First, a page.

Science-Based Evidence:    Seven studies – observational and epidemiological – validate the efficacy of face masks in reducing 1) the emission of virus-laden droplets, and 2) the inhalation of these droplets by the wearers nearby.

Droplets: The big droplets are heavier, travel a short distance of less than six feet, and fall on surfaces or are inhaled by another person within that distance. The smaller droplets – also called aerosols – are lighter, travel a longer distance, linger in the air for sometime before falling on surfaces or inhaled by another person within the vicinity.

This is the scenario between and among the infected and non-infected persons. It occurs when we attend a concert, participate or listen in a choir, sing, shout or engage in a group or one-to-one private conversation with our family and circle of friends.

Scientific cavalry: Alluding to the news of Pfizer-BioNTech’s and Moderna’s forthcoming applications for emergency use authorization for their vaccines as ‘the cavalry,’ US top and trusted pandemic expert Dr. Anthony Fauci said recently: “If you’re fighting a battle and the cavalry is on the way, you don’t stop shooting; you keep going until the cavalry gets here, and then you might even want to continue fighting.”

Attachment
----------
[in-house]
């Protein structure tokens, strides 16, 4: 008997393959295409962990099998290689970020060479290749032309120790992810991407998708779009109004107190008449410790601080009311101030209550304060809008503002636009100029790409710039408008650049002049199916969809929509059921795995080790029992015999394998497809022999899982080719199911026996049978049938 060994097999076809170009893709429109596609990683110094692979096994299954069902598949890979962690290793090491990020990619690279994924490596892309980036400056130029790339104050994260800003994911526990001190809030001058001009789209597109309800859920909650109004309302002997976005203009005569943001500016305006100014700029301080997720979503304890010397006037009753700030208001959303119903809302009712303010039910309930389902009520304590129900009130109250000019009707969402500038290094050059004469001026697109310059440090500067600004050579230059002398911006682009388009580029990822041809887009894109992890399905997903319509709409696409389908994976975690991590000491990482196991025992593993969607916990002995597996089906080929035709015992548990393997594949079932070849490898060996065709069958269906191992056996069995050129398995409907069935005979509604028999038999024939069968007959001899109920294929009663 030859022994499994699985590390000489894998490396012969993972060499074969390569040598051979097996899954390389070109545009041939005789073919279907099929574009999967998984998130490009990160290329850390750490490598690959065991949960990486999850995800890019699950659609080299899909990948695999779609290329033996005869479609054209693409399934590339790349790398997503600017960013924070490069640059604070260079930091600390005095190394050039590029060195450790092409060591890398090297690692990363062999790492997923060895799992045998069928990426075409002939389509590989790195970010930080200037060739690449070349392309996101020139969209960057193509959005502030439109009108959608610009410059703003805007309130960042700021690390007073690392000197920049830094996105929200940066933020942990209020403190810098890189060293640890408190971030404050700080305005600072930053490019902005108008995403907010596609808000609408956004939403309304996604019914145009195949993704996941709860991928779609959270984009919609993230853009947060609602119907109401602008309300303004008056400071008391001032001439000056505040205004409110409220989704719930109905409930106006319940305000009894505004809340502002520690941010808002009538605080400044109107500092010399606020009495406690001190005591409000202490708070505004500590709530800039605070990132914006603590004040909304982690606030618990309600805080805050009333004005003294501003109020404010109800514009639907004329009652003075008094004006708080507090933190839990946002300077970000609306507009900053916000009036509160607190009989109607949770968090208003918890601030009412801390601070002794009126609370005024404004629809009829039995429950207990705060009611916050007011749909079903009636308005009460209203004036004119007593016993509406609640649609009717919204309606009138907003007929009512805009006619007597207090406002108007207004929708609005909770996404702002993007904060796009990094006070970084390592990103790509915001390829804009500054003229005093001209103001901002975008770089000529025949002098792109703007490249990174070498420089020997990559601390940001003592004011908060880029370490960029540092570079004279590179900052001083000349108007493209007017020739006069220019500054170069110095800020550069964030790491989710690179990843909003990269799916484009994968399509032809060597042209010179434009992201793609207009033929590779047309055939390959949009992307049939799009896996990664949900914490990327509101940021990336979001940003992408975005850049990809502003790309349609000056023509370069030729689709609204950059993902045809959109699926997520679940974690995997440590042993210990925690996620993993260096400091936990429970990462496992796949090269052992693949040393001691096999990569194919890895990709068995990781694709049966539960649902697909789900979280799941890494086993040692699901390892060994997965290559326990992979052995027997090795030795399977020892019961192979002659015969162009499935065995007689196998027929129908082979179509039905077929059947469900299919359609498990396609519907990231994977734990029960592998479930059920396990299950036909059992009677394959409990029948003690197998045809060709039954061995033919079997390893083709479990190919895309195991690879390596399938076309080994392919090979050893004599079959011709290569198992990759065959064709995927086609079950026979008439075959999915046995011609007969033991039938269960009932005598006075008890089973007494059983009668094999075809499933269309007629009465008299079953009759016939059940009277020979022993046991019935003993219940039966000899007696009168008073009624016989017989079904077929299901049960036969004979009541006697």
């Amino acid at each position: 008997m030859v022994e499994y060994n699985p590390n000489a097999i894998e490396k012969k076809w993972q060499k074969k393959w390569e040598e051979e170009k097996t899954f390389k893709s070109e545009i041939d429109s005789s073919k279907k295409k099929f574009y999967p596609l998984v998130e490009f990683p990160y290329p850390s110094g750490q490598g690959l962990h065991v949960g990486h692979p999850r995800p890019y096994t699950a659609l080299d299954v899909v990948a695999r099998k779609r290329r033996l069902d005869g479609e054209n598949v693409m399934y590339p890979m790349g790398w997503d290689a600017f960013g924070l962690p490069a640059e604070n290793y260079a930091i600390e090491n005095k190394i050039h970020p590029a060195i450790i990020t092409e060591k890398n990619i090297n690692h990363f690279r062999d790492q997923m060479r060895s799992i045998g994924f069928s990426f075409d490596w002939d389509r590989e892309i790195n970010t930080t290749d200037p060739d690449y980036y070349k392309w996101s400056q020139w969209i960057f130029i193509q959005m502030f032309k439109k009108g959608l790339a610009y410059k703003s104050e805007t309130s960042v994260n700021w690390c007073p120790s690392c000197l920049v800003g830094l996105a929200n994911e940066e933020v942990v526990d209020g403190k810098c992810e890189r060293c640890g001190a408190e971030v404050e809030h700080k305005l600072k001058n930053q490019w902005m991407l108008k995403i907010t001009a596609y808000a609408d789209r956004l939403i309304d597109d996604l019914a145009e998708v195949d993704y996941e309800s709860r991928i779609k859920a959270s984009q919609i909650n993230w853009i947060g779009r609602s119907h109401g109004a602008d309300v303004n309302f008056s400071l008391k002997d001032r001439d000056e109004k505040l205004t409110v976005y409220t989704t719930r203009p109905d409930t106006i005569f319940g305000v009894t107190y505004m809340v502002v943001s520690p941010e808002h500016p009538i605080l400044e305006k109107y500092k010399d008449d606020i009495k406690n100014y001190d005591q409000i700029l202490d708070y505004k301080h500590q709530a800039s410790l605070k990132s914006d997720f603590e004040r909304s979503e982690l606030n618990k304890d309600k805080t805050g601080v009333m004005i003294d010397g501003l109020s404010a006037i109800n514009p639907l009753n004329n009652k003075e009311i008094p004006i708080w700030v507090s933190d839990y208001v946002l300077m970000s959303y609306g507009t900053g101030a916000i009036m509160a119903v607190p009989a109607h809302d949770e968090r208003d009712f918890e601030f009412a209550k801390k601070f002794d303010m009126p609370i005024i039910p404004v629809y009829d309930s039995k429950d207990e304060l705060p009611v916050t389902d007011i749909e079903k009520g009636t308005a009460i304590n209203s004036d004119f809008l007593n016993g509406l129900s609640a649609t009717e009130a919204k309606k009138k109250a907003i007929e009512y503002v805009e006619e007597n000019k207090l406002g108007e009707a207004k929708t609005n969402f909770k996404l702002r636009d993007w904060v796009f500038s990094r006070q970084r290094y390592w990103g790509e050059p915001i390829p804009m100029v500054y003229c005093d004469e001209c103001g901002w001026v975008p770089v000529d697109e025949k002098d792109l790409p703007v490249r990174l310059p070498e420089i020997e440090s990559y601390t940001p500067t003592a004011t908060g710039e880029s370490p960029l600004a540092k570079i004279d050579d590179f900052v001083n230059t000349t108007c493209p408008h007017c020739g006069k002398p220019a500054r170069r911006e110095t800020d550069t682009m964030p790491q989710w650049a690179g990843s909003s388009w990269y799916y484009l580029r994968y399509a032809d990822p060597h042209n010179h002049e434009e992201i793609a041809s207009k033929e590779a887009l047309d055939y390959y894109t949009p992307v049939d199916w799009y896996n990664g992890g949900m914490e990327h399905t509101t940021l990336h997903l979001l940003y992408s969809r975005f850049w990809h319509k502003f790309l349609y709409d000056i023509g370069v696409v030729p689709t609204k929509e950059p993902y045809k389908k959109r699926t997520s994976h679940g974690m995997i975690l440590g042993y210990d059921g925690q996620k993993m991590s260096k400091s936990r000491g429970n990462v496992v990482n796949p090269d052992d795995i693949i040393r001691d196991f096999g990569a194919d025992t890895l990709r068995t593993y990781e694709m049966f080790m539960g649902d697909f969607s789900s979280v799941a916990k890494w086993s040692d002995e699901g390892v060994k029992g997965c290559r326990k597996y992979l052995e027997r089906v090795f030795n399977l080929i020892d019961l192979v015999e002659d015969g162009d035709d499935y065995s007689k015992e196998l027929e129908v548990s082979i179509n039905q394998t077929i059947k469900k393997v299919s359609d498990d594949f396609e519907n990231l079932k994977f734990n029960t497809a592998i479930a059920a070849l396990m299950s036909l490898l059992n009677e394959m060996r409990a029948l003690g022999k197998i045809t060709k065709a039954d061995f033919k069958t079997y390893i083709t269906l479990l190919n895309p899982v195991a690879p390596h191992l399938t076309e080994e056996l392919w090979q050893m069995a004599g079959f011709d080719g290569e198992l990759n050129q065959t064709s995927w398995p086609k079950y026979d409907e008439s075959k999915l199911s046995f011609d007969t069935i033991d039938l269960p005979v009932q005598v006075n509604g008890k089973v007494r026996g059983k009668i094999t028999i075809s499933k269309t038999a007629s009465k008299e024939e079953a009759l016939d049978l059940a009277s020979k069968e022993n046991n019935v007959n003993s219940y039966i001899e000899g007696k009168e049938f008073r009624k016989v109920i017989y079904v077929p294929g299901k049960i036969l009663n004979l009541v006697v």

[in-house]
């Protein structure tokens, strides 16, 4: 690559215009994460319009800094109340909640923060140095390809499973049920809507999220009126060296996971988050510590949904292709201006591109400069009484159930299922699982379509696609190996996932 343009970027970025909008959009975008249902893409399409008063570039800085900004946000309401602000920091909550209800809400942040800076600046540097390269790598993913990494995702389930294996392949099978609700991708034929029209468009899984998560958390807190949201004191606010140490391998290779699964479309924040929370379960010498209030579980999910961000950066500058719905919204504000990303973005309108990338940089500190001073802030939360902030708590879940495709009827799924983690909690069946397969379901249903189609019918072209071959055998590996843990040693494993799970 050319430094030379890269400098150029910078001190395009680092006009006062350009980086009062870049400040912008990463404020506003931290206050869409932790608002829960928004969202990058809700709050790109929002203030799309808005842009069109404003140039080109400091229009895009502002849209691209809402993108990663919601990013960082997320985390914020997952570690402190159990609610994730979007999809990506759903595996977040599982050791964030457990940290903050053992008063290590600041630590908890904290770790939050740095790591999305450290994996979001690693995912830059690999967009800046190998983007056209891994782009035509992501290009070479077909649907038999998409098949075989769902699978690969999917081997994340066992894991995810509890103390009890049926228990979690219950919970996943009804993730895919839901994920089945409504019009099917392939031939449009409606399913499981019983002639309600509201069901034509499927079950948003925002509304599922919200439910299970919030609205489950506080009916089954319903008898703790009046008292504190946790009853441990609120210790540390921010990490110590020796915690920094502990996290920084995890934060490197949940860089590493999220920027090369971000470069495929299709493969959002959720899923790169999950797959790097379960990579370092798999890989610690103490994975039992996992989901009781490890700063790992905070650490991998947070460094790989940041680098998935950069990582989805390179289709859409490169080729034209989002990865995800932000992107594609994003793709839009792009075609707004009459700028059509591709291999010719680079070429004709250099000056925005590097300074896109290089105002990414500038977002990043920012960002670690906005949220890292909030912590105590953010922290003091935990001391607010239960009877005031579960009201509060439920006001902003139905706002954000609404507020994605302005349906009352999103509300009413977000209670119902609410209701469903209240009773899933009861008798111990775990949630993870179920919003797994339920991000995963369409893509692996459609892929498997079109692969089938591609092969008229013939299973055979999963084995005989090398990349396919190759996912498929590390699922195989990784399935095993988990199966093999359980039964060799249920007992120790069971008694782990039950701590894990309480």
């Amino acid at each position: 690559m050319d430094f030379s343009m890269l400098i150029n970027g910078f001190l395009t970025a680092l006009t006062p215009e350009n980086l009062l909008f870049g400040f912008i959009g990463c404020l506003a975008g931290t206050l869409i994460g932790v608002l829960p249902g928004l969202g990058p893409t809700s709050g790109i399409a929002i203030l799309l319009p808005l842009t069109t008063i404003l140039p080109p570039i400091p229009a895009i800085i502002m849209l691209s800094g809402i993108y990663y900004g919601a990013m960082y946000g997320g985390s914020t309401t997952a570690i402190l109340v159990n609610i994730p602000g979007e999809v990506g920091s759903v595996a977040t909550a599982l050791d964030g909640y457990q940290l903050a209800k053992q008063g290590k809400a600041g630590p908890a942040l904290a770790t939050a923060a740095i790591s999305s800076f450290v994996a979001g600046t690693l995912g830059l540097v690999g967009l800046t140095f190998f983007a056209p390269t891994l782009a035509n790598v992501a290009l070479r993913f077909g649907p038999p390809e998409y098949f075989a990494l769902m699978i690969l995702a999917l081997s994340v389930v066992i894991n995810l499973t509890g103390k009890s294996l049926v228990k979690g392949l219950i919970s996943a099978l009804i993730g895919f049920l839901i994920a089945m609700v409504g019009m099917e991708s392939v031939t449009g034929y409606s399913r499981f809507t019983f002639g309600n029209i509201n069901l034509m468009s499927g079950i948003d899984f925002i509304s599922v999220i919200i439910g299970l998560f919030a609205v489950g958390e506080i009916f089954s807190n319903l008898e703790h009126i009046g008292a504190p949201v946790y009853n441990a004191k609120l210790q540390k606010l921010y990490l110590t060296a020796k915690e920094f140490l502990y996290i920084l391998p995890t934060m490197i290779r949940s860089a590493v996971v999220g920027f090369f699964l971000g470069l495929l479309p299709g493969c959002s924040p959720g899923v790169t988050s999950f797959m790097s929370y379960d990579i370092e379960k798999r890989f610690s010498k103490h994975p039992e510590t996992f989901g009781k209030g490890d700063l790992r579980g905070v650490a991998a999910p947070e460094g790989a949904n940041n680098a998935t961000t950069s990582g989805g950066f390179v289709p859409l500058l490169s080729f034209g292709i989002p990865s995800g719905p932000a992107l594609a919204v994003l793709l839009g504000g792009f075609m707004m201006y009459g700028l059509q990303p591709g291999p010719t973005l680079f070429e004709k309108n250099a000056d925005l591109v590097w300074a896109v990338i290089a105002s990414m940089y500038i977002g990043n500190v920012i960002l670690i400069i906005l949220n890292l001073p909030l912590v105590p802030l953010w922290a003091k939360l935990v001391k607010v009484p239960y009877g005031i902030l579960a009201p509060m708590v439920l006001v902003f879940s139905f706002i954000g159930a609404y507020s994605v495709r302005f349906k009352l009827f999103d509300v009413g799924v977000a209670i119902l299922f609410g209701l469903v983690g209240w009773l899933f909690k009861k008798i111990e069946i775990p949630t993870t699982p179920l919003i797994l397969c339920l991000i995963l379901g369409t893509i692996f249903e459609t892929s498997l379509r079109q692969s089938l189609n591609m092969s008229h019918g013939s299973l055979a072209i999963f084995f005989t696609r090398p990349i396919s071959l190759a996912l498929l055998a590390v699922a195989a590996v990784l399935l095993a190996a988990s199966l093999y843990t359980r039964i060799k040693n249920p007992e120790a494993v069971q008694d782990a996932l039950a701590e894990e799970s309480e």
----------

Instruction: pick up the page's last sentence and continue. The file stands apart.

Referring a week later to the third vaccine candidate, Oxford University/AstraZeneca, and other therapeutic breakthroughs as the ‘scientific cavalry,’ UK Prime Minister Boris Johnson echoed the same sentiments in similar language: “We can hear the drumming hooves of the cavalry coming over the brow of the hill, but they are not here yet.”


Vaccination and Masks – Unanswered Questions